open looks, knock them down,"
Beilein said. "We certainly had
that opportunity again today
and we made the most of it."

come, and Michigan took the
second set, 25-9 - one of its larg-
est margins of victory all season.
The blocking game was espe-
cially strong for the Wolverines
in the second set. Cross and Toon
each had three blocks in the set,
while sophomore outside hitters
Krystalyn Goode and Ally Davis,
junior setter Lexi Dannemiller
and freshman middle blocker
Abby Cole also joined in on sev-
eral tandem blocks.
Michigan looked like a team
destined for a date with No. 3
Washington in the second round.
Then, suddenly, the wheels fell
off.
Everything that went well
for Michigan in the second set
went horribly wrong in the third.
The Wolverines only managed
one block and committed seven
errors. LSU went on a 4-0 run to
begin the set and never looked
back.
The Lady Tigers rode the
strength of an 8-0 run in the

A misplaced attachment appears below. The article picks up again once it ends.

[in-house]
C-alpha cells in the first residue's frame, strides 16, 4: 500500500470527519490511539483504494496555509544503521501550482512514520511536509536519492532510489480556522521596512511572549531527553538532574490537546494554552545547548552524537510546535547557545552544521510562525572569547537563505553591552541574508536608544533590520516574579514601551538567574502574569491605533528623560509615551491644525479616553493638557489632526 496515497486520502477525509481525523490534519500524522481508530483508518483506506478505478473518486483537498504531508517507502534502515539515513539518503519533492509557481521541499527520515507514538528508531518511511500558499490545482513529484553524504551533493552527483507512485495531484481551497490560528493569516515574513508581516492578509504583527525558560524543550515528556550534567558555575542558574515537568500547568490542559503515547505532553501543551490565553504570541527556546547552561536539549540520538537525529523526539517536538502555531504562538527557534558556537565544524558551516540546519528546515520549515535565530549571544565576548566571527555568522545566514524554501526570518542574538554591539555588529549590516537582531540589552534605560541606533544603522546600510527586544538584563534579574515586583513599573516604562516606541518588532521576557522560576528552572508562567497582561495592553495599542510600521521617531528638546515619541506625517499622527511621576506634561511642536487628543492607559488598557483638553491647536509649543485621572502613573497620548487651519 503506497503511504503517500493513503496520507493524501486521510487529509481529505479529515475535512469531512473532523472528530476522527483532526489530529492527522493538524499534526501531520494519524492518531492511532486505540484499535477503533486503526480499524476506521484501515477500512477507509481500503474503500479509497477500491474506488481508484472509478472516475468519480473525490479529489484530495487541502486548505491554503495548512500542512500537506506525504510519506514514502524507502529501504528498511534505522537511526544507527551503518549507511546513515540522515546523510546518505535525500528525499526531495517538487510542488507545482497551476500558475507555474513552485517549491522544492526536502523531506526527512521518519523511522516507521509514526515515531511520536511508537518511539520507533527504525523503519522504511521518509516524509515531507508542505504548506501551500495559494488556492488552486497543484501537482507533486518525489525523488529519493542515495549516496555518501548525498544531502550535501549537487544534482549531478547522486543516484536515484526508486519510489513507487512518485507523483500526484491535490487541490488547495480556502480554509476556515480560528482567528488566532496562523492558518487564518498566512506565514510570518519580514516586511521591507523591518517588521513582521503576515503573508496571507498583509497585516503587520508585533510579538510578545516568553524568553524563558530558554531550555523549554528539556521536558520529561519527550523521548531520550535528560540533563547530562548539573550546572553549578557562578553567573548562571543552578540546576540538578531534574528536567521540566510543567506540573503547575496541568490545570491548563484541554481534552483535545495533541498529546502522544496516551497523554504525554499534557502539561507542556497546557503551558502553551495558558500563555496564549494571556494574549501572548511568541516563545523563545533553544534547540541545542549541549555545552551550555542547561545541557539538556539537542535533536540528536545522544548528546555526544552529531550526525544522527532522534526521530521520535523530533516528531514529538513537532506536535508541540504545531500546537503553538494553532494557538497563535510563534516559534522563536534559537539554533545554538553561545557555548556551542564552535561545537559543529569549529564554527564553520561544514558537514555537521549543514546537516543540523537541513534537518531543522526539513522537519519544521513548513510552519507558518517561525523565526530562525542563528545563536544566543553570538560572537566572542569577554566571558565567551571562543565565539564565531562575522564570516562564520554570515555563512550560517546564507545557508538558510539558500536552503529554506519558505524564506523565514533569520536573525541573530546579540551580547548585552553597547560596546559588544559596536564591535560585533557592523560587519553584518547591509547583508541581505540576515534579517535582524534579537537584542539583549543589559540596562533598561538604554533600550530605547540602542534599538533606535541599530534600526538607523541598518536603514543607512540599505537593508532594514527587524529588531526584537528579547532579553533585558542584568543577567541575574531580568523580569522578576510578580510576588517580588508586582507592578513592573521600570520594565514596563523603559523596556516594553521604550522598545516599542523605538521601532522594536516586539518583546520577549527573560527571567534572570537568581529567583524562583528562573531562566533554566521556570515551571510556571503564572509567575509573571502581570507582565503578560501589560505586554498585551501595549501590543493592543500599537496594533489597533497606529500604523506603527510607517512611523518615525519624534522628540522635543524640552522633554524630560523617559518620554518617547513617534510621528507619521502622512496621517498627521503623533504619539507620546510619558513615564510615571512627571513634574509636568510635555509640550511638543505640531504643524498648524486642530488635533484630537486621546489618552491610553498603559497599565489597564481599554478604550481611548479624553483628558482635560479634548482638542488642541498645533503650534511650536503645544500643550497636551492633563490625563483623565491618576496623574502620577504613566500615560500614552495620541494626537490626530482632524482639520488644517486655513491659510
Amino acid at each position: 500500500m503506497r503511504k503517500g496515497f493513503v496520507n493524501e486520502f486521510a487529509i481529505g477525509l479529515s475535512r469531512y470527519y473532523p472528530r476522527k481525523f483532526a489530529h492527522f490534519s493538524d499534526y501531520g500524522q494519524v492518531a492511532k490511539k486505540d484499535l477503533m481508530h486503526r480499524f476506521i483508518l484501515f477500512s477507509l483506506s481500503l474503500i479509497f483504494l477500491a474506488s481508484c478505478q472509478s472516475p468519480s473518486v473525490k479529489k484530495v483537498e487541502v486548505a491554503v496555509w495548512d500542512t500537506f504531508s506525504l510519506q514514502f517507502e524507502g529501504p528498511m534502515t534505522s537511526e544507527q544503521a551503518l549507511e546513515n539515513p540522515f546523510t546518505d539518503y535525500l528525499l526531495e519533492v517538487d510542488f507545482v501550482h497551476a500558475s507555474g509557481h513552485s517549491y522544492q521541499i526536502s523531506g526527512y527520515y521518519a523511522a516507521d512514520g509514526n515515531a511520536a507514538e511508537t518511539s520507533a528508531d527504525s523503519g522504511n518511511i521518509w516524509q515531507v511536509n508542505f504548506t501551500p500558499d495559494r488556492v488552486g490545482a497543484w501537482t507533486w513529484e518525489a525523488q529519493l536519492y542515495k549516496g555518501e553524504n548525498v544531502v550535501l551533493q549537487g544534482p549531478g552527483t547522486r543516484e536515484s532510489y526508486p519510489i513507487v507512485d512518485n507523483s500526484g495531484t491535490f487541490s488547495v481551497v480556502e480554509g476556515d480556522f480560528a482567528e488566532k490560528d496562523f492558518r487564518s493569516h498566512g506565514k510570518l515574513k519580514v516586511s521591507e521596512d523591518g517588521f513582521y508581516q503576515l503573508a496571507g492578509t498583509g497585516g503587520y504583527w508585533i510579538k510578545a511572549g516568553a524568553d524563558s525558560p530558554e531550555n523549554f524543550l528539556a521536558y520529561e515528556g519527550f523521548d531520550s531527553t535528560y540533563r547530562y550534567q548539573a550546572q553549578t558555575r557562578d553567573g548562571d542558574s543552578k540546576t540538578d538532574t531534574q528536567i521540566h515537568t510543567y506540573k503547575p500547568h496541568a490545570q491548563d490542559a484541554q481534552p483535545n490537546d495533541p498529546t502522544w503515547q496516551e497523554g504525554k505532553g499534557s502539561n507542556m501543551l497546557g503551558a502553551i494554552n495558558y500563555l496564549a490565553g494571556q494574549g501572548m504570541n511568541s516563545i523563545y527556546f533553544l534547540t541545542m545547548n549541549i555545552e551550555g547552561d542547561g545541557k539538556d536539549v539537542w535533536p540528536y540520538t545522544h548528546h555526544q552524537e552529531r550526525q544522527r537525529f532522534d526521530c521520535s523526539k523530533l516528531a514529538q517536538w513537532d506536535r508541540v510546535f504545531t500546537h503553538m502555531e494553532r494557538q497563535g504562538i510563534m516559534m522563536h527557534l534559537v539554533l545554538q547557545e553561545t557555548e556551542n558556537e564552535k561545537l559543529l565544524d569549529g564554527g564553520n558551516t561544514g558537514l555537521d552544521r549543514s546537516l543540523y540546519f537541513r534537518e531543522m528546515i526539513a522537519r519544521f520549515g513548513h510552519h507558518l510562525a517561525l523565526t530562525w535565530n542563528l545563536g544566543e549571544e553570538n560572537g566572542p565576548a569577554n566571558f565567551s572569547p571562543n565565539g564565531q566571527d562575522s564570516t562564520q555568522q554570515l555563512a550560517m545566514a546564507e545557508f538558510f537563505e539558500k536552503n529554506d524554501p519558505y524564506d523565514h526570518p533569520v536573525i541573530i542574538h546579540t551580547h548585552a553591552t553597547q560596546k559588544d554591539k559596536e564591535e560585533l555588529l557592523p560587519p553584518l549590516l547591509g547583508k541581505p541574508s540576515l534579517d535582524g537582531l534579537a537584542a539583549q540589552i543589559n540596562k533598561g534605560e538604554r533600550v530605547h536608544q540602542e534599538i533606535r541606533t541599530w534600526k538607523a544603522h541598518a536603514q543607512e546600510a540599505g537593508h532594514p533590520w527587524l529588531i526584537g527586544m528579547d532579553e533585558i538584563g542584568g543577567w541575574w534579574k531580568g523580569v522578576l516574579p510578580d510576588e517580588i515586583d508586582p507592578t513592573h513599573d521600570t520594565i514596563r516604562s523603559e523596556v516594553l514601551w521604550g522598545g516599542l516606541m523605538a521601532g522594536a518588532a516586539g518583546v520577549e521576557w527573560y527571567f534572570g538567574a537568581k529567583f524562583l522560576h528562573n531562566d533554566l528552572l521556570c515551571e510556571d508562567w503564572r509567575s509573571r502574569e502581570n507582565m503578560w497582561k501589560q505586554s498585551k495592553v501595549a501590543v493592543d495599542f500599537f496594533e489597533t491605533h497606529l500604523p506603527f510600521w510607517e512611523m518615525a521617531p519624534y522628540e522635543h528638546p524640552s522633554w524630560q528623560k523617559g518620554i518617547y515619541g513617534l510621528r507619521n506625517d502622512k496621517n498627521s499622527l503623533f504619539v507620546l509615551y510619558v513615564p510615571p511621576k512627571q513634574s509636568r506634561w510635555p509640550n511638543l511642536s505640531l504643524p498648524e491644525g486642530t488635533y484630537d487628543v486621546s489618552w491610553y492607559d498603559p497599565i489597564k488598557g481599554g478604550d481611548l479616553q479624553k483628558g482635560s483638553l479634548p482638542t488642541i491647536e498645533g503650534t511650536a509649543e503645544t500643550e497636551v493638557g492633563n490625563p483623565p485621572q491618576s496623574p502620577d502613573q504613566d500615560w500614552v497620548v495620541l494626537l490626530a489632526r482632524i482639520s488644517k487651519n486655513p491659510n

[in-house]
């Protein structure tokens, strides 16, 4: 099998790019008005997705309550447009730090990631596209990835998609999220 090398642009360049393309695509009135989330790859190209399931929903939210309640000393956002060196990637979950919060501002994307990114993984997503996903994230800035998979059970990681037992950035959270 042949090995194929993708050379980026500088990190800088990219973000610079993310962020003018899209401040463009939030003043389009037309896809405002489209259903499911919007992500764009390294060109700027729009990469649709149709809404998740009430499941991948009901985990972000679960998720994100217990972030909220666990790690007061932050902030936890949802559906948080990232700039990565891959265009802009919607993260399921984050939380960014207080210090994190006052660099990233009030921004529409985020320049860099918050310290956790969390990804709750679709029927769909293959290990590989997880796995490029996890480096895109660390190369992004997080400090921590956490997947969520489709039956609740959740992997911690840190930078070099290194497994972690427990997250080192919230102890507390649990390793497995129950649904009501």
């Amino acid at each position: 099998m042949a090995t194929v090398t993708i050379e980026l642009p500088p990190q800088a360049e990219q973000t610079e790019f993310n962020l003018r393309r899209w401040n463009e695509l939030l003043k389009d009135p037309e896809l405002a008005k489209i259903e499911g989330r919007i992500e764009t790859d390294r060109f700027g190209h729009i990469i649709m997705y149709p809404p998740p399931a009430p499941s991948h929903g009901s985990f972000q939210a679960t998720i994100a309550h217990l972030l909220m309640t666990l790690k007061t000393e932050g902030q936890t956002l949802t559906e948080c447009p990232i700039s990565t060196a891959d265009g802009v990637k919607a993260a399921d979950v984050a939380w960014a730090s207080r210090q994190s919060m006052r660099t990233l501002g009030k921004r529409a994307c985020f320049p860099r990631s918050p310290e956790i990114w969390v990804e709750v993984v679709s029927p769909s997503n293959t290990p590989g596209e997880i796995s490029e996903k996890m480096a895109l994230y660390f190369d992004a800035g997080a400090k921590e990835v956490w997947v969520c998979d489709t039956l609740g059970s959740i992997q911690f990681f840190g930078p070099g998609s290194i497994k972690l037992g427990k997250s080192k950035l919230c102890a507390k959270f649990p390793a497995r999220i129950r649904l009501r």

middle of the set to gain an.18-7
lead before ultimately winning
25-14.
"They served us short a lot
more, and that kind of threw our
rhythm off a little bit," Rosen

said. "We adjusted later, but by
then our ball control was strug-
gling a little bit, and we weren't
able to stay in system."
Rosen also acknowledged a
sudden decline in the Wolver-
ines' defense coming off their
dominant second set.
To remedy the situation,
Rosen sent Morales out in the
libero jersey to start the fourth
set.
Though Morales had a pro-
ductive match - she led the team
with 20 digs - the Wolverines
still couldn't close out the Lady
Tigers.
A 6-0 LSU run in the fourth
set broke a 6-6 tie. The Wolver-
ines' offensive struggles dictat-
ed the set, as they committed a
match-high eight errors. Michi-
gan couldn't capitalize on a late
rally and ultimately dropped the
set 25-19.
Michigan finished with nine
fewer wins than last season
despite being ranked No. 7 at the
start of the season. It was the
final match for seniors Cross,
Toon and Sabol, as well as fifth-
year senior defensive specialist
Brittany Lee and senior outside
hitter Lexi Erwin.